A huge range of factors can contribute to customer satisfaction, but your customers – both consumers and other businesses – are likely to take into account:

  • How well your product or service matches customer needs
  • The value for money you offer
  • Your efficiency and reliability in fulfilling orders
  • The professionalism, friendliness and expertise of your employees
  • How well you keep your customers informed
  • The after-sales service you provide

For customer-facing employees such as receptionists and salespeople, customer care is a core part of the job. Customer service levels should be a key criterion when recruiting for these roles.

Training courses may be useful for ensuring the highest possible levels of customer care. For further information about where to find training, see our guide on how to find a training provider/course.

The Office of Fair Trading (OFT) has launched the Consumer Codes Approval Scheme logo. The logo is awarded to trade associations that can demonstrate that their code of practice meets high standards of customer service. Find out if your trade association has an approved code of practice on the OFT website. Find your trade association on the Trade Association Forum website.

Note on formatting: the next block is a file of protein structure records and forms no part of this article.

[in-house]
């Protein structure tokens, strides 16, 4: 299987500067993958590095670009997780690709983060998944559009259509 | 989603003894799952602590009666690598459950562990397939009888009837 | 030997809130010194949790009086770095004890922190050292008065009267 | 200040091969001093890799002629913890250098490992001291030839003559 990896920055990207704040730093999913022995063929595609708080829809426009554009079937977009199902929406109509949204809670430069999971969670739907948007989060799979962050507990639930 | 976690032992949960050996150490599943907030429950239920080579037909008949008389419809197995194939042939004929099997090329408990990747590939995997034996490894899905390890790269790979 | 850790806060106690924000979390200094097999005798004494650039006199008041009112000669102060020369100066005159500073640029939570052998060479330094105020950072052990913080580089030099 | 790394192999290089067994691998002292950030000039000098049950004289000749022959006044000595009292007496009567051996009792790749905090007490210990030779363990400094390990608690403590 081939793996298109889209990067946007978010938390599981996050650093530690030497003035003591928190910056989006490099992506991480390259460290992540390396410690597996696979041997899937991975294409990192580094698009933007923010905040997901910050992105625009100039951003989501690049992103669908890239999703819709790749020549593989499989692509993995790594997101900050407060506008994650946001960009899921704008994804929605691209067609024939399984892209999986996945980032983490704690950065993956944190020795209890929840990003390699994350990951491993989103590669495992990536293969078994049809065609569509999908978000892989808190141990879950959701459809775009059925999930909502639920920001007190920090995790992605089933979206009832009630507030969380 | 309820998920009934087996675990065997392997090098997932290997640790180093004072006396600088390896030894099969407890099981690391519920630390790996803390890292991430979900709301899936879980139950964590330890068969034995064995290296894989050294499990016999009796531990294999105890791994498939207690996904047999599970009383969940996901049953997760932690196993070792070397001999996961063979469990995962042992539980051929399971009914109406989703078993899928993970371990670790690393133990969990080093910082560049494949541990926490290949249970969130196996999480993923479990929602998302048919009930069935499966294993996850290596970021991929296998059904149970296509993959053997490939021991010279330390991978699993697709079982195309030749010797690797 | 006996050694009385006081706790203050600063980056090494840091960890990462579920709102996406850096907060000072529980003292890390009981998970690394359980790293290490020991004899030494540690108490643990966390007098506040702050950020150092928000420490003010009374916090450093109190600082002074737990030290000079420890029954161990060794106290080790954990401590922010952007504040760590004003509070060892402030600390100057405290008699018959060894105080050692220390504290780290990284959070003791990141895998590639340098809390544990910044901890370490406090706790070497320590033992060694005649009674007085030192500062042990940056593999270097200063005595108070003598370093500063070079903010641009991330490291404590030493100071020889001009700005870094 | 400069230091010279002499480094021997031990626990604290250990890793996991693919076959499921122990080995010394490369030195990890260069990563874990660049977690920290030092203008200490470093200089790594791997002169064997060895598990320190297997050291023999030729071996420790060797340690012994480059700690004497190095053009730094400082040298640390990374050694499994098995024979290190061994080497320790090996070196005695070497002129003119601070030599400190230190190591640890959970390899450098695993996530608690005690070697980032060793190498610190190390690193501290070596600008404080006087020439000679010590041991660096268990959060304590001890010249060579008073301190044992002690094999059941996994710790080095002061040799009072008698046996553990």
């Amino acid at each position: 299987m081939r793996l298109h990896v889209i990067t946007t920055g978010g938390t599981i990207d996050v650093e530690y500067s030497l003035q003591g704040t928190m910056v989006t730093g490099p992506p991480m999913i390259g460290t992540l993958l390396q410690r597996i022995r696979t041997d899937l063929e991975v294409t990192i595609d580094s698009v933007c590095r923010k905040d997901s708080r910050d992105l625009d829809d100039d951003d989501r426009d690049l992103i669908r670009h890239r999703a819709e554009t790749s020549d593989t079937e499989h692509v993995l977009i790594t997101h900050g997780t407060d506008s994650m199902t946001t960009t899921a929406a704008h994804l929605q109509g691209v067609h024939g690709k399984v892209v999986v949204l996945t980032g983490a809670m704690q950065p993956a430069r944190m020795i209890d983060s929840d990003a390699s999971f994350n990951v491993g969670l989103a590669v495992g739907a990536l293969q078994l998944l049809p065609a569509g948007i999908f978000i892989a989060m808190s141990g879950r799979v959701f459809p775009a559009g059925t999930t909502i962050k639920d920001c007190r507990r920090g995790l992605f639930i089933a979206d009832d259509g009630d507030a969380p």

Understand your customers

In business-to-business trading, providing a high level of customer care often requires you to find out what your customers want. Once you have identified your most valuable customers or best potential customers, you can target your highest levels of customer care towards them. Another approach, particularly in the consumer market, is the obligation to treat all consumers to the highest standard.

Collect information about your customers

Information about your customers and what they want is available from many sources, including:

  • Their order history
  • Records of their contacts with your business – phone calls, meetings and so on
  • Direct feedback – if you ask them, customers will usually tell you what they want
  • Changes in individual customers’ order patterns
  • Changes in the overall success of specific products or services
  • Feedback about your existing range – what it does and doesn’t do
  • Enquiries about possible new products or services
  • Feedback from your customers about things they buy from other businesses
  • Changes in the goods and services your competitors are selling
  • Feedback and referrals from other, non-competitive suppliers

Manage your customer information